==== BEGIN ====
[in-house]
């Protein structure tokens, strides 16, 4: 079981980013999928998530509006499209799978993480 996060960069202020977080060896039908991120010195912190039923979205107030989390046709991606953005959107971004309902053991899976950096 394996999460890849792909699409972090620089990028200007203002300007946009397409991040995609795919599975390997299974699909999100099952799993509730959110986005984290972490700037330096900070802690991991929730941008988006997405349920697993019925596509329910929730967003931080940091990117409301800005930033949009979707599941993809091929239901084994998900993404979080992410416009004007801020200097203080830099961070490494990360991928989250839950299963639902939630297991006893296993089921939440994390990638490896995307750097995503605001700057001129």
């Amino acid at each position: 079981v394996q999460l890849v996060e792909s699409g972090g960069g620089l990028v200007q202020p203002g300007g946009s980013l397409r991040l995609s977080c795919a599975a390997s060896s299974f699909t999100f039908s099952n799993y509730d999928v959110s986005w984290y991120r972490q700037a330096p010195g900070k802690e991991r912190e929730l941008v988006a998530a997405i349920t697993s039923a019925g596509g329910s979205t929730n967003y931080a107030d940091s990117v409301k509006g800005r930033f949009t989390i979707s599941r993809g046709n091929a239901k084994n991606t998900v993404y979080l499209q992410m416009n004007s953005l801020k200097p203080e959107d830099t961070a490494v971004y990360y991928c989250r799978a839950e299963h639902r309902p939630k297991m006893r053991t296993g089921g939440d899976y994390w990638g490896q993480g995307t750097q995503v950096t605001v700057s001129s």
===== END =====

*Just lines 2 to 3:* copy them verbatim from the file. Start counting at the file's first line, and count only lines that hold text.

């Protein structure tokens, strides 16, 4: 079981980013999928998530509006499209799978993480 996060960069202020977080060896039908991120010195912190039923979205107030989390046709991606953005959107971004309902053991899976950096 394996999460890849792909699409972090620089990028200007203002300007946009397409991040995609795919599975390997299974699909999100099952799993509730959110986005984290972490700037330096900070802690991991929730941008988006997405349920697993019925596509329910929730967003931080940091990117409301800005930033949009979707599941993809091929239901084994998900993404979080992410416009004007801020200097203080830099961070490494990360991928989250839950299963639902939630297991006893296993089921939440994390990638490896995307750097995503605001700057001129």
């Amino acid at each position: 079981v394996q999460l890849v996060e792909s699409g972090g960069g620089l990028v200007q202020p203002g300007g946009s980013l397409r991040l995609s977080c795919a599975a390997s060896s299974f699909t999100f039908s099952n799993y509730d999928v959110s986005w984290y991120r972490q700037a330096p010195g900070k802690e991991r912190e929730l941008v988006a998530a997405i349920t697993s039923a019925g596509g329910s979205t929730n967003y931080a107030d940091s990117v409301k509006g800005r930033f949009t989390i979707s599941r993809g046709n091929a239901k084994n991606t998900v993404y979080l499209q992410m416009n004007s953005l801020k200097p203080e959107d830099t961070a490494v971004y990360y991928c989250r799978a839950e299963h639902r309902p939630k297991m006893r053991t296993g089921g939440d899976y994390w990638g490896q993480g995307t750097q995503v950096t605001v700057s001129s």